“HELP! I’m stuck in here!” she screamed.

“Don’t waste your breath. Nobody can hear you.”

The low, raspy reply came from the poker table nearest to the stairs. Kristin timidly backed down the stairs and investigated. She saw his hands appear first. Then his arms revealed themselves, and slowly and completely, the whole mysterious card shuffler’s body appeared. He wore a red undershirt with a black leather vest, a black bandanna around his neck, and a black cowboy hat that was pulled almost too low to see the red glowing eyes that smoldered just beneath the hat’s brim. The cowboy, who seemingly was made up of nothing but shadows, emitted a sulfurous smell that fouled the air. Kristin had no doubt who he was.

“Sit down,” the cowboy ordered. When Kristin made no move to obey him, she saw flames flare in his eyes. “SIT DOWN! NOW!”

Kristin trembled and clumsily bumped against the table when she took the chair across the table from him. Her chair nearly tipped over.

“Would you like to play a game of Mexican poker? Five cards, best hand wins.” His voice sounded as if he had a smile on his face.

“No, thank you,” Kristin replied, frightened and intimidated.

“Too bad. You have no choice. The stakes? If you win, I let you go.” The cowboy’s voice took on the same tone that made Kristin suspect that he was smiling. “If I win... I get your soul.”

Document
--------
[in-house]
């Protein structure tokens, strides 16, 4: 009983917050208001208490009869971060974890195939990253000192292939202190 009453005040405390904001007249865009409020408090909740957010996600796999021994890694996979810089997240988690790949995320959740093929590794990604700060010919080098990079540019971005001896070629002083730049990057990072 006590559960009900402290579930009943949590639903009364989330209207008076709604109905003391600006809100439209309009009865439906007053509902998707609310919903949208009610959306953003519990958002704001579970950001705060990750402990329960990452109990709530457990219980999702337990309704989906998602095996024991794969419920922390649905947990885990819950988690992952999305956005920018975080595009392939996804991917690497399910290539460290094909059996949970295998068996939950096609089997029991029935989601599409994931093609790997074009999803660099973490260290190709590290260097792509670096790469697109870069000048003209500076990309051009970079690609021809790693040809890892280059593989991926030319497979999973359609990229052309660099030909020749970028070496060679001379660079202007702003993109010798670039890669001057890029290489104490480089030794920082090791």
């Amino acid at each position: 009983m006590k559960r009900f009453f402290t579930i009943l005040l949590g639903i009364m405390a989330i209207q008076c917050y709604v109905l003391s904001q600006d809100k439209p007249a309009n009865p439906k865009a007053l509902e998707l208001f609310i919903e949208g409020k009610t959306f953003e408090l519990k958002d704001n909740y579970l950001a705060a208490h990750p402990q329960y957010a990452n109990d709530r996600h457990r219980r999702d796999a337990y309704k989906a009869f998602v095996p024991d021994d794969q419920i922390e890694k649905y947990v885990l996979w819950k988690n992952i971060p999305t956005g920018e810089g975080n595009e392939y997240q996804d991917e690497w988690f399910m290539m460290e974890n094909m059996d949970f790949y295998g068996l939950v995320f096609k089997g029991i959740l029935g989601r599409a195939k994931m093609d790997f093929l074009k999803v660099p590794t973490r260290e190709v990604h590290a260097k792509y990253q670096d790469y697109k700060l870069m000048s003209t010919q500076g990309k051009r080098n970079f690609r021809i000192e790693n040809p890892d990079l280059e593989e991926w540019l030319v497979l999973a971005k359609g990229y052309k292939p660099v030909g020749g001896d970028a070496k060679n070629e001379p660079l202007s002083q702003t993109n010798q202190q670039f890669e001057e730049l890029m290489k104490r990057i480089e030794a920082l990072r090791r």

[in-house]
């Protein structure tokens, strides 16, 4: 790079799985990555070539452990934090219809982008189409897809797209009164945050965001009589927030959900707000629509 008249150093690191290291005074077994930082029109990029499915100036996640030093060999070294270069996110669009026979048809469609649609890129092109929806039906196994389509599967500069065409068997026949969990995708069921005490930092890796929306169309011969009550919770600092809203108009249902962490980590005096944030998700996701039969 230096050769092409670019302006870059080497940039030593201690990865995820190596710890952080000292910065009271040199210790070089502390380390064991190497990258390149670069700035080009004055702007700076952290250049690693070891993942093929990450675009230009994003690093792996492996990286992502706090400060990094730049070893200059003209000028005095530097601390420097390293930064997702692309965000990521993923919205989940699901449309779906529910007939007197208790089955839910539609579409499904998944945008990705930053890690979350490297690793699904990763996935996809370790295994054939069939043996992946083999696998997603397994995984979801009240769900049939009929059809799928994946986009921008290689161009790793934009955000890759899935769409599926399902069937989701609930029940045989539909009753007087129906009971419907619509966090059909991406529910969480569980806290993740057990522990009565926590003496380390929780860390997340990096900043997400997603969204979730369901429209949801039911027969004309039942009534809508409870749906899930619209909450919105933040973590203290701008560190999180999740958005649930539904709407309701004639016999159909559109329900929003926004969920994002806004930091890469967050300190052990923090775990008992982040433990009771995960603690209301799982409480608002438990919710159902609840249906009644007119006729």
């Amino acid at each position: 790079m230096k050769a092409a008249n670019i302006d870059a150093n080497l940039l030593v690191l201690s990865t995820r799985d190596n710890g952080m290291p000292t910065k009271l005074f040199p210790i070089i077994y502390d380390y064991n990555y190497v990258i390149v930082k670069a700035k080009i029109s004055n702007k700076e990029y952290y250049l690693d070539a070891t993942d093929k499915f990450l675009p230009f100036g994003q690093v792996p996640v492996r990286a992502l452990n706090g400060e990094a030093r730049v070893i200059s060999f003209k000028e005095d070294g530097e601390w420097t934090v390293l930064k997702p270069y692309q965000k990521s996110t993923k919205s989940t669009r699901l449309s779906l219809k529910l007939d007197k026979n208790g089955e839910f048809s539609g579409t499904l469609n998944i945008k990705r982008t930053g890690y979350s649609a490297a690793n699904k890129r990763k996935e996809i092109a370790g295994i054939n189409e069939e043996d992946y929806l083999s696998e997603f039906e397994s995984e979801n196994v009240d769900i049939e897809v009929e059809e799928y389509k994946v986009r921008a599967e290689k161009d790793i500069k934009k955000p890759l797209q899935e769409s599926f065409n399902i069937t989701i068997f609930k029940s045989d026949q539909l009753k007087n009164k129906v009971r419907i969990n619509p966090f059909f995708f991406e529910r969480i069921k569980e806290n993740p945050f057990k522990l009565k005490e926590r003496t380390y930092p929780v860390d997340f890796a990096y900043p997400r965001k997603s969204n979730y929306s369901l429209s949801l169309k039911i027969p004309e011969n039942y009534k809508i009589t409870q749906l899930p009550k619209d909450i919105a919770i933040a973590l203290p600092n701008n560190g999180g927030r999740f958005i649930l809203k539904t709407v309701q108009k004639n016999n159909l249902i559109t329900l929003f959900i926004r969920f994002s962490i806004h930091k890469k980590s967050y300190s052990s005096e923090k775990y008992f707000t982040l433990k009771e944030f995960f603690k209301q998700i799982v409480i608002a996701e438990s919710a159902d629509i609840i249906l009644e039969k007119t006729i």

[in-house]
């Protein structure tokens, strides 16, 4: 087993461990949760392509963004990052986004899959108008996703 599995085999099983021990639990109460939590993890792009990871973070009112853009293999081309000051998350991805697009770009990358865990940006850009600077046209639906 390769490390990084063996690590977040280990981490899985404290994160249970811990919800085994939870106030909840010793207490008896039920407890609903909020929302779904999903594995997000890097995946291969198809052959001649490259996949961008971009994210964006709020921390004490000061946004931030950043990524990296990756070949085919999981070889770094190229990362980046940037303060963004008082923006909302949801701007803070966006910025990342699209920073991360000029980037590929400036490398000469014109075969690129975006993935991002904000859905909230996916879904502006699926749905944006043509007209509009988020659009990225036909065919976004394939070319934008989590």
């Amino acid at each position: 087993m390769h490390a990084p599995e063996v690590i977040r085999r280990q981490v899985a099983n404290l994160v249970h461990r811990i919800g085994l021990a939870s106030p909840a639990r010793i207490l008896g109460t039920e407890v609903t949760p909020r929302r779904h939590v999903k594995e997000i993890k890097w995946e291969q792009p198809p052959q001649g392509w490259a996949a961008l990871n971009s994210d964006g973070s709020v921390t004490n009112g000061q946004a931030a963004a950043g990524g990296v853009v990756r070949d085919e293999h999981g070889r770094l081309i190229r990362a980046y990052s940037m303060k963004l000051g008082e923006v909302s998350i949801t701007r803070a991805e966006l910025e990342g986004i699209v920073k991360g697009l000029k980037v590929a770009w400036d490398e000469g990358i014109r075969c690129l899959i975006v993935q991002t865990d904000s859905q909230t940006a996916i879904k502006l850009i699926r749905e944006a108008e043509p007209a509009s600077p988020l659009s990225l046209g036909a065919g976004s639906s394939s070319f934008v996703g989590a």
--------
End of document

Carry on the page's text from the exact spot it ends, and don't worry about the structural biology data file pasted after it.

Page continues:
Kristin reached for the cards to give them a final shuffle and to deal, but the cowboy snatched the deck away. “Uh-uh. My game, my deal.”

“My soul.” She tried to take the cards from him again, but he pulled them back. She forgot most of her fear as her temper flared. “That’s not fair,” she complained.

“Get used to it,” he snarled. His eyes glowed a little brighter, but Kristin didn’t see flame in them again.

Kristin’s first card made a small whick as the cowboy slowly dealt it... the queen of spades. Then, he drew one for himself... the ace of clubs. Kristin’s next card was the queen of diamonds. He took a deep breath, let it out slowly, and drew his second card...the jack of spades. Kristin’s third card... the jack of clubs. The cowboy’s third card ...the ace of diamonds. Sweat dripped from Kristin’s brow as the cowboy dealt her fourth card... the queen of hearts. The cowboy drew another card for himself... the jack of diamonds.

“Don’t look now. There’s an angel behind you,” Kristin abruptly said.

The startled cowboy dropped the deck on the table and turned around to look. Kristin quickly switched the top two cards.

“Quit stalling!”

Very slowly, so slowly that it tortured Kristin, the cowboy dealt her last card... the jack of hearts.

Not believing what he just saw, he quickly drew his last card... a three of diamonds. He looked at Kristin’s hand. “What? Full house?” His eyes blazed with fire again and Kristin wondered that he didn’t burn up from the inside out. “YOU CHEATED ME!!!!!!!!!!” he bellowed.

“What did you think you were gonna do to me?”

The basement door swung open and the cowboy chuckled as he and the deck of cards faded. “No matter. I have a feeling I’ll see you again someday.”